Helena Bonham Carter is the most notable member, to English-speaking audiences, of an ensemble cast in Portraits Chinois, a French film that follows the lives of a set of Parisian friends as they struggle to deal with social, sexual, and professional hang-ups. "Struggle" is an apt word to use in the context of this movie, actually, because for the viewer it's an uphill battle to keep track of what's going on, or to get involved. Portraits Chinois does have potential as an interesting character-focused piece, but it never manages to get off the ground.
The one fundamental problem of Portraits Chinois, which it never overcomes, is that it is impossible to keep track of who is whom in the cast. The eight or ten main characters are "introduced" all in a bunch at a party, with their names mentioned only in passing. After this, it appears that the viewer is expected to recognize and remember all of these characters without any further help from the film. The plot is a tangle of relationships, with many scenes of two or more characters discussing a third person's relationships with other non-present characters... without a firm grasp of which name (and identity) is attached to which actor, none of it makes the least bit of sense.
Consequently, I spent the entire time watching the film in a constant struggle to figure out who was whom. After the start of the movie, I kept hoping that I would be able to catch up on identifying the characters, but if anything the problems got worse. It distinctly does not help that several of the female characters are physically similar to each other. My line of thought during the movie would go something like this: "They're talking about Lise... she is the assistant fashion designer, right? The one that Guido has a crush on? No, that's some other woman, the one with the dance show. Is Guido Ada's boyfriend? No, that's the other guy he's talking to. Wait, Lise is getting a job reading scripts. Is she really the one who is the fashion designer? Is she also the same one as the woman with the dance show?" And so on, ad nauseum.
As for the storyline itself... it probably would have helped a great deal if I'd been able to keep track of the characters better, but in any case I found the actions of many of them inexplicable. The characters are not developed enough to allow their behavior to develop naturally from what we know of them. It's ironic that one of the threads of the story involves an egocentric director upset over the lackluster reception for his latest film. "The character of Donald is weak," the producer tells him, but it's too late to change it now that the film has been released. In the case of Portraits Chinois, the character development and presentation is weak, but if anybody realized this, they realized it too late to change it. It ends up being difficult to care what happens to any of these characters: there are too many of them, and it's impossible to get really involved in their lives when it takes so much effort just to figure out who they are.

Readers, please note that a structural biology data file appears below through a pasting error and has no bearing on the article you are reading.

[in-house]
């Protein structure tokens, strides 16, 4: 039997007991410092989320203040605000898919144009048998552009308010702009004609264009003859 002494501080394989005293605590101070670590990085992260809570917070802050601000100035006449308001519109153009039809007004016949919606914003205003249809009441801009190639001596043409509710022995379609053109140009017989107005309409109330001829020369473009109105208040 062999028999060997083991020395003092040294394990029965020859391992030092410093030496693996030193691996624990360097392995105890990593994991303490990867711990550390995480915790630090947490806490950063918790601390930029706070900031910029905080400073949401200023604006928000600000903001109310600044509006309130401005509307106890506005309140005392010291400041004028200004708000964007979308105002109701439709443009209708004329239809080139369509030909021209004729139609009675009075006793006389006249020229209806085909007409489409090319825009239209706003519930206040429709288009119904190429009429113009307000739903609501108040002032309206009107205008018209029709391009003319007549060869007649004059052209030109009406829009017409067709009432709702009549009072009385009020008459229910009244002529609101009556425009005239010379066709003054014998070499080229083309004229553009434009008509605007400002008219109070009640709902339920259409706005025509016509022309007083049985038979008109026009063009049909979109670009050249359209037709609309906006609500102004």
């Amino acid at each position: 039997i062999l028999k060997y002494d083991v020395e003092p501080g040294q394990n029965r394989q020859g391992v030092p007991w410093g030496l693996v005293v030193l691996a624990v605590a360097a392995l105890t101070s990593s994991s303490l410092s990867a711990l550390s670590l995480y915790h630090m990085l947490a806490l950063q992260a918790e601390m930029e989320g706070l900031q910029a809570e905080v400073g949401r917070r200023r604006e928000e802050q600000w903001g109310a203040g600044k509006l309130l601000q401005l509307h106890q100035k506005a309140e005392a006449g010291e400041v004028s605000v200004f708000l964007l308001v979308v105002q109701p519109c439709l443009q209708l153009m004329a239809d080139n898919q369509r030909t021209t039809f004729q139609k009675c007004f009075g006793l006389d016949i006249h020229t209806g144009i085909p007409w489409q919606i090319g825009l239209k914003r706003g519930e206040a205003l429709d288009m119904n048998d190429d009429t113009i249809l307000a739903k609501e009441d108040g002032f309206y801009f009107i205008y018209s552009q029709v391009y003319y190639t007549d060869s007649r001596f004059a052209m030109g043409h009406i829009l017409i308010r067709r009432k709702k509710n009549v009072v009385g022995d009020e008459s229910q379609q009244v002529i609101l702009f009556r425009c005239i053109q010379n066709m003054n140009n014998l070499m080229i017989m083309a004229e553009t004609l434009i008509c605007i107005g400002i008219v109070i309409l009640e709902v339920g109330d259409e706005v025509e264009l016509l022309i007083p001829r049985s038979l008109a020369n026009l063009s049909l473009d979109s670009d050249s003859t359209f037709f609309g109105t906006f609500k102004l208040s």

Helena Bonham Carter is really the only reason to watch the movie: her personality animates her role to a greater extent than we see with the other characters, and her character, Ada, becomes the only one with whom it's possible to make a connection. It's also interesting to see her show off her perfect French. And it's really perfect, too, not merely good, which is quite impressive.
It doesn't help the cause of Portraits Chinois that it's presented on DVD in an abysmal transfer. The movie is displayed in non-anamorphic 1.66:1 widescreen, its original aspect ratio. From the first moments of the film, with the jittery and blurry title shots, it's evident that this was the most lackluster of minimal-effort transfers. As the film itself gets underway, it's apparent that the image is noisy with print flaws scattered throughout.
The contrast is terrible. In the many indoor shots, if there isn't a direct source of illumination, the shot goes completely black in those areas. In fact, in one sex scene, the image was so dark that it was literally impossible to identify which characters were in the scene. And in any scene in which something is displayed against a bright background, forget about seeing any details: it's all black.
Colors are alternately drab and garish: neutral colors look washed-out, but bright colors like reds are too bright.
The subtitles are burned-in, and to add insult to injury, they're shadowless white subtitles, which means that on a light-colored background they disappear completely. So unless you understand French, forget about following any conversation in which the characters are in a light-colored room or wearing white clothing.
The audio quality is marginally better than the image quality, with a French Dolby 2.0 track more or less doing what a soundtrack is supposed to do. The general sound is flat and unappealing, and might as well be in mono; dialogue is not particularly clear. As an example of the production values of this DVD, the on-the-fly audio selection claims that the soundtrack is ENG 2.0, not French. Looks like a lot of people weren't paying attention when this film was put on DVD...
There are no other language tracks offered.
Portraits Chinois has no special features (unless you consider it special that it actually has chapter stops). It doesn't even have optional subtitles: the English subtitles are burned-in.
The transfer of Portraits Chinois is a disgrace... what a way to turn viewers off DVD! Even if you like this movie, don't buy this disc: you will hate the transfer, and it's best not to encourage this kind of treatment of a film by paying money for it.